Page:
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For years, experimental philosophers have attempted to discern whether laypeople find free will compatible with a scientifically deterministic understanding of the universe, yet no consensus has emerged. The present work provides one potential explanation for these discrepant findings: People are strongly motivated to preserve free will and moral responsibility, and thus do not have stable, logically rigorous notions of free will. Seven studies support this hypothesis by demonstrating that a var...
2 CitationsSource
#1Jill Lobbestael (UM: Maastricht University)H-Index: 24
#2Martijn van Teffelen (UM: Maastricht University)
Last.Roy F. Baurneister (FSU: Florida State University)H-Index: 133
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Background and objectives: Sadistic pleasure — the enjoyment of harm-infliction to others — can have devastating interpersonal and societal consequences. The current knowledge on non-sexual, subclinical forms of sadistic pleasure is poor. The present study therefore focussed on the personality correlates of sadistic pleasure and investigated the relationship between the different subcomponents of psychopathy and both dispositional and state-level sadistic pleasure. Method: N = 120 males drawn fr...
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#1Roy F. BaurneisterH-Index: 133
#2Jessica A. MaxwellH-Index: 5
Last.Kathleen D. VohsH-Index: 66
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Many people describe the time of being newly in love as one of life’s peak experiences. Years later, almost half of them people divorce after thinking they were to be married for life. How did they make such a grievous mistake? Traditional theory assumes that lovers are biased in judgments about their partners. This chapter suggests that evolution has shaped people to form lasting alliances, not just by overvaluing their partners, but also in becoming more lovable themselves. During passionate l...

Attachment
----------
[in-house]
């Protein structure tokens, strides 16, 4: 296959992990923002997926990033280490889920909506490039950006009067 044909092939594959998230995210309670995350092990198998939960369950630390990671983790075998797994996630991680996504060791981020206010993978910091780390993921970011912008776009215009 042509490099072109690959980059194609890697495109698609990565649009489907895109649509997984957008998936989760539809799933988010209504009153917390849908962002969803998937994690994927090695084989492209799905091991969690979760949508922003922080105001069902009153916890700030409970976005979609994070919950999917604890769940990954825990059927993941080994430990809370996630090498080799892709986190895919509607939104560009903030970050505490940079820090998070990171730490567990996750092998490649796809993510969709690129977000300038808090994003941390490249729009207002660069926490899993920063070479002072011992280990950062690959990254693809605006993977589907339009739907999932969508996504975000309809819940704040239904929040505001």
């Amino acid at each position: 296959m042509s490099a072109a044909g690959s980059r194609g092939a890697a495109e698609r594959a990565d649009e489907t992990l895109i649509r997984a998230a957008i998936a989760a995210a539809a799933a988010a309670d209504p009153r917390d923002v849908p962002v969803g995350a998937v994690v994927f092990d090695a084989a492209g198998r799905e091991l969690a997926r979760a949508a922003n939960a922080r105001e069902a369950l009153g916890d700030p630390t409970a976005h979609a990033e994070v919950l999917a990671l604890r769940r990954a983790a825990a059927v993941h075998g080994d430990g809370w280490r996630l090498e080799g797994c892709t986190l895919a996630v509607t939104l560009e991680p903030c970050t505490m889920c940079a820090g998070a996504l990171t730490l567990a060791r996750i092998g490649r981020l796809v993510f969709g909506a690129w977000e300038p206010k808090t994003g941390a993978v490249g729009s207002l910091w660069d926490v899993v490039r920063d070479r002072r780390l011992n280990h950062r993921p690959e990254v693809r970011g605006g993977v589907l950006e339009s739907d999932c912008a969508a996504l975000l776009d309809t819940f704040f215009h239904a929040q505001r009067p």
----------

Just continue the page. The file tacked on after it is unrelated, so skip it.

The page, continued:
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#1Joseph P. ForgasH-Index: 56
#2Roy F. BaurneisterH-Index: 133
Gullibility, whether we like it or not, is a fundamental characteristic of human beings. In The Social Psychology of Gullibility, Forgas and Baumeister explore what we know about the causes, functions, and consequences of gullibility, and the social psychological processes that promote or inhibit it. With contributions from leading international researchers, the book reveals what social and cognitive psychology contribute to our understanding of how human judgments and decisions can be distorted...
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#1Joseph P. ForgasH-Index: 56
#2Roy F. BaurneisterH-Index: 133
Gullibility seems to be a fundamental characteristic of human beings. Although the ability to share information with others is one the major evolutionary achievements of our species, this symbolic ability can also be a major source of gullibility. Understanding the processes that lead to gullibility is of growing importance in public life. This introductory chapter will discuss the nature, functions, and social and cultural history of human gullibility. In particular, the evolutionary significan...